The prosecution presented the case that the Austrian invasion constituted an aggressive war, then proceeded over the course of two weeks to show the same for invasions of Czechoslovakia, Poland, Denmark, Norway, Belgium, Holland, Luxembourg, Greece, Yugoslavia, and the Soviet Union. Prosecution proof on the counts of conspiring to wage and then waging an aggressive war consisted mainly of documentary evidence.

Witnesses waiting to give testimony

A second part of the prosecution case concerned the Nazi's use of slave labor and concentration camps. Evidence introduced during this part of the prosecution case brought home the true horror of the Nazi regime. For example, on December 13, 1945, U. S. prosecutor Thomas Todd introduced USA Exhibit #253: tanned human tattooed skin from concentration camp victims, preserved for Isle Koch, the wife of the Commandant of Buchenwald, who liked to have the flesh fashioned into lampshades and other household objects for her home. Then Todd introduced USA Exhibit #254: the fist-shaped shrunken head of an executed Pole, used by Koch as a paperweight.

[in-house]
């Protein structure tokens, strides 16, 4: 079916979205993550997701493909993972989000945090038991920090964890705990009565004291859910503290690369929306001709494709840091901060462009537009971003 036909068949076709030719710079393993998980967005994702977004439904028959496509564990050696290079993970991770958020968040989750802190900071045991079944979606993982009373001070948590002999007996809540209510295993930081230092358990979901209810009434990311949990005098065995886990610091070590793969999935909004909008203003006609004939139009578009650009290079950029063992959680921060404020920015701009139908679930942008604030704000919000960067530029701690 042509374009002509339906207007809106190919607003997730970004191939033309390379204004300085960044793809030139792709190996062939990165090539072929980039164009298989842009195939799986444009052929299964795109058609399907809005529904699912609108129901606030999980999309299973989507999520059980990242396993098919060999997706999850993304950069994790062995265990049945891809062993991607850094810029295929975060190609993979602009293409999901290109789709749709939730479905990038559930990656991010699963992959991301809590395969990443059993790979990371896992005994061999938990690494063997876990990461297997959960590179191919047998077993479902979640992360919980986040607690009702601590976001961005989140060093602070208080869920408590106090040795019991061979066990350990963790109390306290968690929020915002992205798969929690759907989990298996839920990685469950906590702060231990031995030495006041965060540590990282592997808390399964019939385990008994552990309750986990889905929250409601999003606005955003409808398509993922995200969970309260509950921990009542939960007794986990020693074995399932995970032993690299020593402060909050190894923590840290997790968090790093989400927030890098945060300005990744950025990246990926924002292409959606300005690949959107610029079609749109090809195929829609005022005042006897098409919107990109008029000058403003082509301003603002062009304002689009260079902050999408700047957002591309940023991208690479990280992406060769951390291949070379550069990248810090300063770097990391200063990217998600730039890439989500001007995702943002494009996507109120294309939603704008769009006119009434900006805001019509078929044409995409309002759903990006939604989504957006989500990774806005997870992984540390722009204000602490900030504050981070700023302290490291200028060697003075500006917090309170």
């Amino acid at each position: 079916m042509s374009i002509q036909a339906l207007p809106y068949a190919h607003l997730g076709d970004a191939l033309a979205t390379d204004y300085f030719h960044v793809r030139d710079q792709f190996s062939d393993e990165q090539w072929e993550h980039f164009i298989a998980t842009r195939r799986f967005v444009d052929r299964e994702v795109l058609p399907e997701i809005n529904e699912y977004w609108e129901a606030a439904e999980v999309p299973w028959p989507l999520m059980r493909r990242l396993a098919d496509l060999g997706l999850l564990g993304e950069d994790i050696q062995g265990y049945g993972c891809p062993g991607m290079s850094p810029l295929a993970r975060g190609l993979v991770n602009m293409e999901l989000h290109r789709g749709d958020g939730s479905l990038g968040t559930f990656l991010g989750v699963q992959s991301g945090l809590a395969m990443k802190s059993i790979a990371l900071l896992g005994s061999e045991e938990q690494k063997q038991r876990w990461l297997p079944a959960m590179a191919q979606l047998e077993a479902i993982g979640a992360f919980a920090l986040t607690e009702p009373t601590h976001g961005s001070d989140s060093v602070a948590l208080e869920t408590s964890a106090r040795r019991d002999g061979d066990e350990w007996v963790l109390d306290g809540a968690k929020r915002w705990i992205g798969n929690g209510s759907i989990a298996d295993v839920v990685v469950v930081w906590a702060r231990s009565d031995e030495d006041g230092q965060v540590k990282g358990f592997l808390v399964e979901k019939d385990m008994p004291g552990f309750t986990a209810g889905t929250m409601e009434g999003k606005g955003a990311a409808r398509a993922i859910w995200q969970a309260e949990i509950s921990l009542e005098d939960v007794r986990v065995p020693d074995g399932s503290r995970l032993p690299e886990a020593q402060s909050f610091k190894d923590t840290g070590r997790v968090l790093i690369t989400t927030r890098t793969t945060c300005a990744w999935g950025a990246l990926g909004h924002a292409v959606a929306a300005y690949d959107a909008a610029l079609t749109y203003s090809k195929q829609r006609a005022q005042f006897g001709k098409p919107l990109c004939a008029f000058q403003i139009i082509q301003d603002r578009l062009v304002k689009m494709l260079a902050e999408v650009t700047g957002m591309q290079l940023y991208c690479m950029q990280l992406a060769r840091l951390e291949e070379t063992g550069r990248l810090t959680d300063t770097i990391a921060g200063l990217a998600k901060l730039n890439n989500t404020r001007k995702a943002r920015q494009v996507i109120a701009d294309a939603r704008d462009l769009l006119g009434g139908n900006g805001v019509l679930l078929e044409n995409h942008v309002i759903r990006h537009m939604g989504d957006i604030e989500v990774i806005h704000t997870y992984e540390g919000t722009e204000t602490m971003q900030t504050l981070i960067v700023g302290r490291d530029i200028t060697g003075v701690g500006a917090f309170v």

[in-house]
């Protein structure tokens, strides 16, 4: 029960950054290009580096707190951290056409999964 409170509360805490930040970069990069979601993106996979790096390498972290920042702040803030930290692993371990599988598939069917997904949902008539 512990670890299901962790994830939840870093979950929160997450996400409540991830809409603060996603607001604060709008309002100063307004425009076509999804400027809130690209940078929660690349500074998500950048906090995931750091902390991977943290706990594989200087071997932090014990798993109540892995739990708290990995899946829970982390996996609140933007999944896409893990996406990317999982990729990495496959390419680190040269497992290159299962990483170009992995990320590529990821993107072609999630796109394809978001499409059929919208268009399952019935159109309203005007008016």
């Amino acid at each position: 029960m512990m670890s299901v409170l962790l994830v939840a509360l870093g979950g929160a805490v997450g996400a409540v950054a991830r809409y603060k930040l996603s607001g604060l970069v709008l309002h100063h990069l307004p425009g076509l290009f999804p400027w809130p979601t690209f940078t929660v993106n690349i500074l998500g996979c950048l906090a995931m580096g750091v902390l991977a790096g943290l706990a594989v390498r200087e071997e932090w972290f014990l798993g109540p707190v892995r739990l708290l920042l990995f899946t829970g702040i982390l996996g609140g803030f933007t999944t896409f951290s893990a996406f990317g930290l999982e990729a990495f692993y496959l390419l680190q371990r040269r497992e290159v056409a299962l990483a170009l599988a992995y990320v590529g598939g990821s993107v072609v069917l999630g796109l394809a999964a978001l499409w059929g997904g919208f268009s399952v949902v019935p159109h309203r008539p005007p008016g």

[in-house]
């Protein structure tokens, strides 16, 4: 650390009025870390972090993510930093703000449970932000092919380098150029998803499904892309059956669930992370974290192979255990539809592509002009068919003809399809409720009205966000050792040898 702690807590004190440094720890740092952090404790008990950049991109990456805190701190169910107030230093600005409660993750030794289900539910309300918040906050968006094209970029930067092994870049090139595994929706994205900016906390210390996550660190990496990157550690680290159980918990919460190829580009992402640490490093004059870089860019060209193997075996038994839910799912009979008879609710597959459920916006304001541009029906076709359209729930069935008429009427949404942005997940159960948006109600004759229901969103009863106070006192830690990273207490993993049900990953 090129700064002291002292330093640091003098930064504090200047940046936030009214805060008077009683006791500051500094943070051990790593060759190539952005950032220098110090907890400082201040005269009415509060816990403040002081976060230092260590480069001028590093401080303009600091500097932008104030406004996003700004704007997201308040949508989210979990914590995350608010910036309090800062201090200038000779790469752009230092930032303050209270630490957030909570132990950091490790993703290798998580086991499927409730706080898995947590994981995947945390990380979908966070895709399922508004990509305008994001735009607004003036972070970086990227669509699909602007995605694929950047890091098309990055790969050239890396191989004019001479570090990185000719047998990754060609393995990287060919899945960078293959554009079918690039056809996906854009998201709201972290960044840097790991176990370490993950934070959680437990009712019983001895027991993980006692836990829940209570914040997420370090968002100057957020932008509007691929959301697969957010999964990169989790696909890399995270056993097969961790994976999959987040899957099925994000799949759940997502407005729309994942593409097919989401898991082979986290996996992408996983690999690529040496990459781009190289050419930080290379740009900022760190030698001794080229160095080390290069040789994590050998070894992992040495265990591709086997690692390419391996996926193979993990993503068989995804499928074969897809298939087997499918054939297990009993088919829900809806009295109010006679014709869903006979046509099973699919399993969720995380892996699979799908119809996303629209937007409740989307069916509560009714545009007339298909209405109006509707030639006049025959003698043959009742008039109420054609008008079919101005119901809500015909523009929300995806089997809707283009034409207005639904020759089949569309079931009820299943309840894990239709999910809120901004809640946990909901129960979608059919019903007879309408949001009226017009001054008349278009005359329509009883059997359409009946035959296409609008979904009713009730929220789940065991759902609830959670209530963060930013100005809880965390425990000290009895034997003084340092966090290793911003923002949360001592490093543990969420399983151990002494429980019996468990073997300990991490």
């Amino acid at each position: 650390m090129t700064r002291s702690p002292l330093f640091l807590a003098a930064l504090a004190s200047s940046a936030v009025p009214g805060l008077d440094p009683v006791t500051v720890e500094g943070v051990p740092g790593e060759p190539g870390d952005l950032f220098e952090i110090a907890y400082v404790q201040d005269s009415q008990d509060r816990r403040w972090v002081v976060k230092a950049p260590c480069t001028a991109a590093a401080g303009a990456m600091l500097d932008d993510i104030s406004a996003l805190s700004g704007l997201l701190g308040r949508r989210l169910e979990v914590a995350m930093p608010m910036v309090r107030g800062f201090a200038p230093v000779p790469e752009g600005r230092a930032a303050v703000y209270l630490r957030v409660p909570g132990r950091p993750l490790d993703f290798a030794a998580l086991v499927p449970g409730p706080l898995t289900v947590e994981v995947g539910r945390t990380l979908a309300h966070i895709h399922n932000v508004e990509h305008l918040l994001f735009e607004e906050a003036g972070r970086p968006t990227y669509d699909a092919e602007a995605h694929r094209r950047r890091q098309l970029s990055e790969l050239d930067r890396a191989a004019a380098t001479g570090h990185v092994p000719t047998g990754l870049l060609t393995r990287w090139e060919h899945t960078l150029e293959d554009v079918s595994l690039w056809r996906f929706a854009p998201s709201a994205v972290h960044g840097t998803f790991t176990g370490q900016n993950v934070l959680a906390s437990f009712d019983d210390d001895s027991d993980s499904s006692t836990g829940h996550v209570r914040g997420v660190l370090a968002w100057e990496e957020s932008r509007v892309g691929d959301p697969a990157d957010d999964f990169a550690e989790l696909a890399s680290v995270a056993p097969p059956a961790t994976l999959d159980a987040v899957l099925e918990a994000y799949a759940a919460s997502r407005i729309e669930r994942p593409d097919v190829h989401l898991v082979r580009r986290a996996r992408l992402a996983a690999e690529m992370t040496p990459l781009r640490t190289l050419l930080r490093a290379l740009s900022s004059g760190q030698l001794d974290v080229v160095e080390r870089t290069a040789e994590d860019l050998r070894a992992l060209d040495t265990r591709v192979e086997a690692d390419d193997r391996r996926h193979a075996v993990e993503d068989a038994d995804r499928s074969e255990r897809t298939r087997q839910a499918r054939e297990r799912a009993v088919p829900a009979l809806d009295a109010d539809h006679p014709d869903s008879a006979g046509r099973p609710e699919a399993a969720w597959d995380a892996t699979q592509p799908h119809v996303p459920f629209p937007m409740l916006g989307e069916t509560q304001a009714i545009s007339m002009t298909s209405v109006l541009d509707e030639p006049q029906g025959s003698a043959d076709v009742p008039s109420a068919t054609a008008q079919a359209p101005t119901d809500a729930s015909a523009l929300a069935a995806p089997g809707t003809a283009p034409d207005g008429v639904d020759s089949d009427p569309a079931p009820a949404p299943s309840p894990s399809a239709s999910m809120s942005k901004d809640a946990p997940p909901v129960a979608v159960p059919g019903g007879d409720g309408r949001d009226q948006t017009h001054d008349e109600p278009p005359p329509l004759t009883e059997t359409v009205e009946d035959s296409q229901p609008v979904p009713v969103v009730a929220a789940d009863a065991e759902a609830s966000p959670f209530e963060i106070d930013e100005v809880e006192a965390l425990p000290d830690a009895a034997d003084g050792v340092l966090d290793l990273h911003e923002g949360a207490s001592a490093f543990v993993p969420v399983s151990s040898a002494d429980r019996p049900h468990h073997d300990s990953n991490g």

On December 18, the prosecution began introducing evidence to establish the criminality of the Nazi party leadership, the Reich Cabinet, the SS, the Gestapo, the SD, the SA, and the German High Command. Some of the evidence brought cries and gasps from spectators. A British prosecutor, seeking to establish the criminality of the SS, read an affidavit from Dr. Sigmund Rascher, a professor of medicine who performed experiments on inmates at Dashau concentration camp.



The affidavit described an experiment conducted to determine what method to use to save German fliers pulled out of freezing North Sea waters. Rascher ordered inmates stripped naked and then thrown into tanks of freezing water. Chunks of ice were added, as workers repeatedly thrust thermometers into the rectums of unconscious inmates to see if they were sufficiently chilled. Then the inmates were pulled out of the tanks to see which of four methods of warming might work best. Most inmates were dropped into either tanks of hot water, warm water, or tepid water. One quarter of the inmates were placed next to the bodies of naked female inmates. (Rapid warming with hot water was determined to be most effective.) Rascher stated in his affidavit that most of the inmates used in the experiment went into convulsions and died.